They also may be seen in the condemnation of the “sins of Jeroboam.” Despite widespread impression to the contrary, it is almost certain that the Israelites did not worship the golden calves that Jeroboam set up in 1 Kings 12. Jeroboam was promoting YHWH worship, not the worship of idols.

Like the cherubim on the Ark of the Covenant, the calves served merely as YHWH’s pedestals. It seems feasible, therefore, that God inherited relics of an old cult and archaic understandings he had to strive to dispel.

God Meets Us Where We Are

While this perhaps may seem like a strange take, understood in the light of divine condescension, it makes sense. Were God merely to reveal himself as a new god, a god the people did not previously know, it may have been difficult for him to reach people.

Starting a new religion from scratch is not an easy thing to do. Even our Lord, who performed great miracles and rose from the dead, did not start from scratch but instead built upon the previous divine revelation in Judaism.

By co-opting an existing cult, God could give his prophets an instant level of credibility that they would not otherwise have. He could simultaneously reveal himself in a manner that would still allow people to reject his revelation.

That is, if he revealed himself to the people wondrously and undeniably, their ability to reject him would be quite limited. So also did Christ come as a humble man, not as a great ruler. Had Jesus come in the form of an Alexander the Great type figure, resisting him would have been much more difficult.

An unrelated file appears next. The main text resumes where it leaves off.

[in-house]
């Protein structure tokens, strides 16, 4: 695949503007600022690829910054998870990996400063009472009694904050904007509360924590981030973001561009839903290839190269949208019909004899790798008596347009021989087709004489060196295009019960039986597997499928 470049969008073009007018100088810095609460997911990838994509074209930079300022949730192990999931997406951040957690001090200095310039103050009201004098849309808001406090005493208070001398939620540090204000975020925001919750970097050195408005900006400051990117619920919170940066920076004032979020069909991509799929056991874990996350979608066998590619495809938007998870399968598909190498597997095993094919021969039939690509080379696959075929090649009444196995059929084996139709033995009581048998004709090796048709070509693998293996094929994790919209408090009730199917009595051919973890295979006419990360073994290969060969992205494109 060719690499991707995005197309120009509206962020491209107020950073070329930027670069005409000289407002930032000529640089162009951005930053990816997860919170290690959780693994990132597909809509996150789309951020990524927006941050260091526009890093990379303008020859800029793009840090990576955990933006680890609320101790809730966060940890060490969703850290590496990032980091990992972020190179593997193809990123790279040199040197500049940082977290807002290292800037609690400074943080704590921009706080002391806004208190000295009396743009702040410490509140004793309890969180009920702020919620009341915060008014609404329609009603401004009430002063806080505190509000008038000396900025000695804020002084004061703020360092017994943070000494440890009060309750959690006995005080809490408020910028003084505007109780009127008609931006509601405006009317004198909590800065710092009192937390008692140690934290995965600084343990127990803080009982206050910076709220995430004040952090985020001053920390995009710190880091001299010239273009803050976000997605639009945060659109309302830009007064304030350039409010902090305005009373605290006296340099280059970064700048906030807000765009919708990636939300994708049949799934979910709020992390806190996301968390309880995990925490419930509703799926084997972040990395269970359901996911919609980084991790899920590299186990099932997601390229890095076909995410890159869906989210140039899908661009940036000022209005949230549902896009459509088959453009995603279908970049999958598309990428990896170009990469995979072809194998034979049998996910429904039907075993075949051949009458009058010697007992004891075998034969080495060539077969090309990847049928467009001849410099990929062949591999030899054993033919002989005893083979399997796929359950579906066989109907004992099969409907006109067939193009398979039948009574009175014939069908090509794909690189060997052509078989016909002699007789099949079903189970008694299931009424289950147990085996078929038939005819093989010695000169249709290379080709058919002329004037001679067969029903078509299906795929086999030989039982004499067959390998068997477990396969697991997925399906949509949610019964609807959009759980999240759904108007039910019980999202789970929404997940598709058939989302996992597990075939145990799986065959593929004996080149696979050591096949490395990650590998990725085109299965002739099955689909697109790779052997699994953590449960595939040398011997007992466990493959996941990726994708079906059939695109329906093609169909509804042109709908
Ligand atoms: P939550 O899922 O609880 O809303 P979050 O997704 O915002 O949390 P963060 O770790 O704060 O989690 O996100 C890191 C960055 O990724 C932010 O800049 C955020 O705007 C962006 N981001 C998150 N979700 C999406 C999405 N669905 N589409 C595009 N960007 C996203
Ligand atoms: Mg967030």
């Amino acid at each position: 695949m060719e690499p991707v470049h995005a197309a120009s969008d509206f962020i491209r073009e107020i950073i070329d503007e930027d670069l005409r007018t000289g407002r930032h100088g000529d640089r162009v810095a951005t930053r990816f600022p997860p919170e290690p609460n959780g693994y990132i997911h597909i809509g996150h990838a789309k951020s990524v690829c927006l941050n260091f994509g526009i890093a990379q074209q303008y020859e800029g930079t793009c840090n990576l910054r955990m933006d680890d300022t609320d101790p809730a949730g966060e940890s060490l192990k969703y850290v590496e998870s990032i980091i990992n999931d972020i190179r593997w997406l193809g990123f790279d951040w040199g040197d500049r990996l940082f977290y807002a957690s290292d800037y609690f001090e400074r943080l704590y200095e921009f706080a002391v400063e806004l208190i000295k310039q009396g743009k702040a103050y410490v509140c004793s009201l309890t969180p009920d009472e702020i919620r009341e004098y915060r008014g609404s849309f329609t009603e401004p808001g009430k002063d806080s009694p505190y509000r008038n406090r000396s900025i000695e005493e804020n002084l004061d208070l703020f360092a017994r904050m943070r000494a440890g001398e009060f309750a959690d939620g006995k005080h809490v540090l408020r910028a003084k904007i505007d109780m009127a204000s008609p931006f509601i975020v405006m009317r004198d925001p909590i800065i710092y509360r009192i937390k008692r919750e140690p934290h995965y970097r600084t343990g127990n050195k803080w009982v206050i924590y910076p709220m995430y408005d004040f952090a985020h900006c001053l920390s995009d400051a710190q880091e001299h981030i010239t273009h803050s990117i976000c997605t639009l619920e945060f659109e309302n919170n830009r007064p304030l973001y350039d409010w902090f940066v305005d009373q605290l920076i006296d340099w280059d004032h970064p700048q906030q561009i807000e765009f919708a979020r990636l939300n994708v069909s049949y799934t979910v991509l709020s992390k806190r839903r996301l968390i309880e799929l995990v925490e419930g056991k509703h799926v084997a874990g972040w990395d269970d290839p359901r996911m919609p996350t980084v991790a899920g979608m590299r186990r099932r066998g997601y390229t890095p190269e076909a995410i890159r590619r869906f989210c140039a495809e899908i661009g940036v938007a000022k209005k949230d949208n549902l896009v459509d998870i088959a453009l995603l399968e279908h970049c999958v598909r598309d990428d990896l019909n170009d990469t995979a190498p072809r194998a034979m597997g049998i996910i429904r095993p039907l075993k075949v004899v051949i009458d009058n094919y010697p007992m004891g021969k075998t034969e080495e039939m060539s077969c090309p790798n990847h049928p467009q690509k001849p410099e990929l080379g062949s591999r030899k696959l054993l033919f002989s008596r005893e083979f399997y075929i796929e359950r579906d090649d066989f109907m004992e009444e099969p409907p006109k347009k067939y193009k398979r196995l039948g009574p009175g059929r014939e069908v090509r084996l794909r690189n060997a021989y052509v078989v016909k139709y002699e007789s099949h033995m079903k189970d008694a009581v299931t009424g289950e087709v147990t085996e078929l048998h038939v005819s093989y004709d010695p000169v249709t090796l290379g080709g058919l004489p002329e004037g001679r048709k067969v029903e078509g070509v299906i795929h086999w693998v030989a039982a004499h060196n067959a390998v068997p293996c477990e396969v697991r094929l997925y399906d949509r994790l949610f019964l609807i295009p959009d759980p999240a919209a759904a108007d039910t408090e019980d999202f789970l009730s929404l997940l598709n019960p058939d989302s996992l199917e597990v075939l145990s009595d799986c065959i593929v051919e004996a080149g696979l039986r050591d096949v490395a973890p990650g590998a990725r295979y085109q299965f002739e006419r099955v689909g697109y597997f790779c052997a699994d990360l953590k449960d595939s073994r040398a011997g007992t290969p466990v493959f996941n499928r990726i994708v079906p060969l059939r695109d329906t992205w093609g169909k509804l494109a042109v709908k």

And there is beauty in all of this. We worship a God who meets us exactly where we are, condescends to us in our ignorance and stupidity, even revealing himself to different peoples in different times, accommodating to the idiosyncrasies of culture to make himself known. This demonstrates divine condescension. We worship a loving God who pursues us but does not mean to capture us against our will.

Implications for Hermeneutics

On a side note, there may be some hermeneutical benefit to this understanding. If we take the Old Testament as divinely-inspired recordings of people’s attempt to grapple with and understand their encounters with the divine, rather than as an inerrant philosophical summation of the divine character, Scripture takes on a new light.

Then, perhaps we can view some of the most unsavory aspects of the Old Testament that conflict with the full revelation of God in Jesus Christ—such as genocidal killings of whole peoples—as mile markers on the path toward a greater understanding of the divine, a path that, by the necessity of human ignorance and aversion to change, was a long one.

Those who wrote Joshua, for example, may simply have not yet quite made it far enough to appreciate the divine character, just as those earliest adherents of the El or YHWH cult would have taken time to understand the nature of the God who co-opted these names. Yet God continued to work with them as he patiently sought to correct their blind spots.

We serve a loving, merciful, and condescending God who meets us where we are, and I cannot imagine a more extraordinary demonstration of the divine love than this. God is love. It would, therefore, follow that his manner of revelation would exhibit the infinite patience that perfect love inspires.